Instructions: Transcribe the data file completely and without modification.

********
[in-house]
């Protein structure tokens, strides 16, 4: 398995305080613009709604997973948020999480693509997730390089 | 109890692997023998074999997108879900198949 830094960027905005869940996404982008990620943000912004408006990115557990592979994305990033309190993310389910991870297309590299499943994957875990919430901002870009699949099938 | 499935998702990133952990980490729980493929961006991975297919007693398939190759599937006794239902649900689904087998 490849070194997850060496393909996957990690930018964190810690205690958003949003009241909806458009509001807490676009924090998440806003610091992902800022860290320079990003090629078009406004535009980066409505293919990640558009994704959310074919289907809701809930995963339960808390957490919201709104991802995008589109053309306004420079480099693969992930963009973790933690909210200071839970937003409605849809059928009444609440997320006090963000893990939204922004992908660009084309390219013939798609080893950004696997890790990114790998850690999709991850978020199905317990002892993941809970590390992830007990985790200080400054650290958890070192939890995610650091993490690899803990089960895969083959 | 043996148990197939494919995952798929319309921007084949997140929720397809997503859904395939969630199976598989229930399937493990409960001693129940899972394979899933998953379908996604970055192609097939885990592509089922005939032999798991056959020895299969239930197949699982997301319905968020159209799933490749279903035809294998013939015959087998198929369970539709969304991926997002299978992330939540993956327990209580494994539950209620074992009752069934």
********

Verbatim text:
[in-house]
């Protein structure tokens, strides 16, 4: 398995305080613009709604997973948020999480693509997730390089 | 109890692997023998074999997108879900198949 830094960027905005869940996404982008990620943000912004408006990115557990592979994305990033309190993310389910991870297309590299499943994957875990919430901002870009699949099938 | 499935998702990133952990980490729980493929961006991975297919007693398939190759599937006794239902649900689904087998 490849070194997850060496393909996957990690930018964190810690205690958003949003009241909806458009509001807490676009924090998440806003610091992902800022860290320079990003090629078009406004535009980066409505293919990640558009994704959310074919289907809701809930995963339960808390957490919201709104991802995008589109053309306004420079480099693969992930963009973790933690909210200071839970937003409605849809059928009444609440997320006090963000893990939204922004992908660009084309390219013939798609080893950004696997890790990114790998850690999709991850978020199905317990002892993941809970590390992830007990985790200080400054650290958890070192939890995610650091993490690899803990089960895969083959 | 043996148990197939494919995952798929319309921007084949997140929720397809997503859904395939969630199976598989229930399937493990409960001693129940899972394979899933998953379908996604970055192609097939885990592509089922005939032999798991056959020895299969239930197949699982997301319905968020159209799933490749279903035809294998013939015959087998198929369970539709969304991926997002299978992330939540993956327990209580494994539950209620074992009752069934």